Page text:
Aussie woolgrower Allen Kelly talks mulesing, the pandemic and sustainability

Allen Kelly woolgrower

In the world of fashion, Allen Kelly & family’s farm is a the very beginning of the supply chain.  Their farm, Glen Holme, in South Australia breeds Dohne (pronounced doo-nee) merino sheep as well as growing mixed crops.

In Australia, most farms are owned by families and Allen is the third generation to farm at Glen Holme. 

His care and responsibility towards animals is evident in the way he talks and handles them.  As a schoolboy he was allowed to manage sheep, he bought his first cattle on leaving high school, and as a young man he trained as a jackeroo specializing in Poll Shorthorn cattle and merino sheep. He returned to the family farm to farm in partnership with his parents, and when he married his wife Joy also became a partner.  His agronomist daughter Lauren and son-in-law Damien now farm in partnership with them.

Allen came to the book launch of Zero Waste Sewing and was frankly appalled at the waste in the fashion industry.  I invited him to talk about his part in the fashion supply chain and he kindly agreed.

I had a very pleasant and fascinating time talking to Allen about sheep, wool growing, mulesing and other stuff.

The pandemic

I asked him how the pandemic is affecting (or not affecting) Aussie wool growers. 

The pandemic has had many effects for Australian wool growers.  The wool price lost  a large percentage when mills were closed for health reasons.  As an example, our sort of wool (20 micron) has had close to a 50% drop. Consumers who have lost employment stopped buying as well.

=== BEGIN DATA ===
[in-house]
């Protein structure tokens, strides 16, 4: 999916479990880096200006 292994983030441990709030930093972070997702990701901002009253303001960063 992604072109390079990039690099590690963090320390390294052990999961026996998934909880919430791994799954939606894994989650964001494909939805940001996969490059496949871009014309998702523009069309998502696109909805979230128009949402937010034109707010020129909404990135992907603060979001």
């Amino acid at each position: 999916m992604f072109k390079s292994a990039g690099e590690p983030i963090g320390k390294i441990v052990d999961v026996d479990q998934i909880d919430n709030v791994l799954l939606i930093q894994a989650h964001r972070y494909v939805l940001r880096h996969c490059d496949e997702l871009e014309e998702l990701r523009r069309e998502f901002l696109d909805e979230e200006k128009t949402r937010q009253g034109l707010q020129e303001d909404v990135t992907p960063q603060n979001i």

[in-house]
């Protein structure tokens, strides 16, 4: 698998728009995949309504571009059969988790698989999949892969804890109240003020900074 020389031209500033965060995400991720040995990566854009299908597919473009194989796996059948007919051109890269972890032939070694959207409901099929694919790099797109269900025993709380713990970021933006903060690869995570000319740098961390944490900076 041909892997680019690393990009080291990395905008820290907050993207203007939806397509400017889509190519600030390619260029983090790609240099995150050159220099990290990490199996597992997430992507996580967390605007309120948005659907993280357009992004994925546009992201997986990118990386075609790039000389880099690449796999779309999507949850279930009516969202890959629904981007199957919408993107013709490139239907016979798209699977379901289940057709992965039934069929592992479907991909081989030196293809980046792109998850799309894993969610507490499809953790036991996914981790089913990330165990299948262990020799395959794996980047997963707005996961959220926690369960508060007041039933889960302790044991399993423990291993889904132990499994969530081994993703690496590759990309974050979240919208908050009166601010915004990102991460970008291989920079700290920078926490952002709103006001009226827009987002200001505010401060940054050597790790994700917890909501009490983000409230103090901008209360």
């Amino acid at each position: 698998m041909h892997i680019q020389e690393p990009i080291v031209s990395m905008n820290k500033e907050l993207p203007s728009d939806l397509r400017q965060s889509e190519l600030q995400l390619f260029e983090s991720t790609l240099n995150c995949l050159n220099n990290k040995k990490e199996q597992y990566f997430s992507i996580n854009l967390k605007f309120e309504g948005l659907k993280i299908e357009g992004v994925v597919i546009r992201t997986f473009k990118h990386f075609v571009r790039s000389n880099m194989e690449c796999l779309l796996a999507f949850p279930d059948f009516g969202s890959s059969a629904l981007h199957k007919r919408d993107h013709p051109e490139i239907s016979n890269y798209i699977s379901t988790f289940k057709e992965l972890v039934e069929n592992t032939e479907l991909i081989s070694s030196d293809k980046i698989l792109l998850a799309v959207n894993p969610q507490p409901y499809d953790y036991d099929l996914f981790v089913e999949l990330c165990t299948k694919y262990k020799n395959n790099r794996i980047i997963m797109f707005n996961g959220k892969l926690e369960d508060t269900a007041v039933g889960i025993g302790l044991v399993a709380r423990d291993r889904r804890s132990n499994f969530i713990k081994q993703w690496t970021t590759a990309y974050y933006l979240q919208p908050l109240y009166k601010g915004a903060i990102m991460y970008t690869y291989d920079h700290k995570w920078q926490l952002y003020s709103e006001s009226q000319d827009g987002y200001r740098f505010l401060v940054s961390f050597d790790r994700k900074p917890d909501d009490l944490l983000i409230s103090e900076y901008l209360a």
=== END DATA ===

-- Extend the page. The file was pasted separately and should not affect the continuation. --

Shearers have been hard to source (state borders have been closed in Australia), and often only half the shed staff could be employed at a time to aim at social distancing. Less shed staff could travel together in cars, meaning more vehicle trips were needed.

Sales in some states needed an online interface for ram sales. Livestock markets had attendance limited to buyers and agents only, no vendors or onlookers, and covid safe rules need to apply to all gatherings and On Property sales.

We had cancellation of research projects when company representatives couldn’t travel interstate due to travel restrictions.

Machinery parts have taken longer to arrive, and sometimes their arrival from overseas has been later, more expensive or both.

Good things include better PA systems at auctions and some changes to habits eg running water for hand washing for shearing shed staff.

Most people we need to deal with were either open for business or working from home because agriculture is an essential service. Thanks to mobile phones and the internet, most questions have been attended to quickly.



Mulesing is where the excess skin around a lamb’s tail and bottom is cut away to make the skin bare and make the animal less susceptible to flystrike.  Flystrike is caused by flies laying eggs in the sheep’s moist woolly wrinkles, which hatch into maggots and feed off the animal’s flesh; if left untreated it’s fatal within a few days.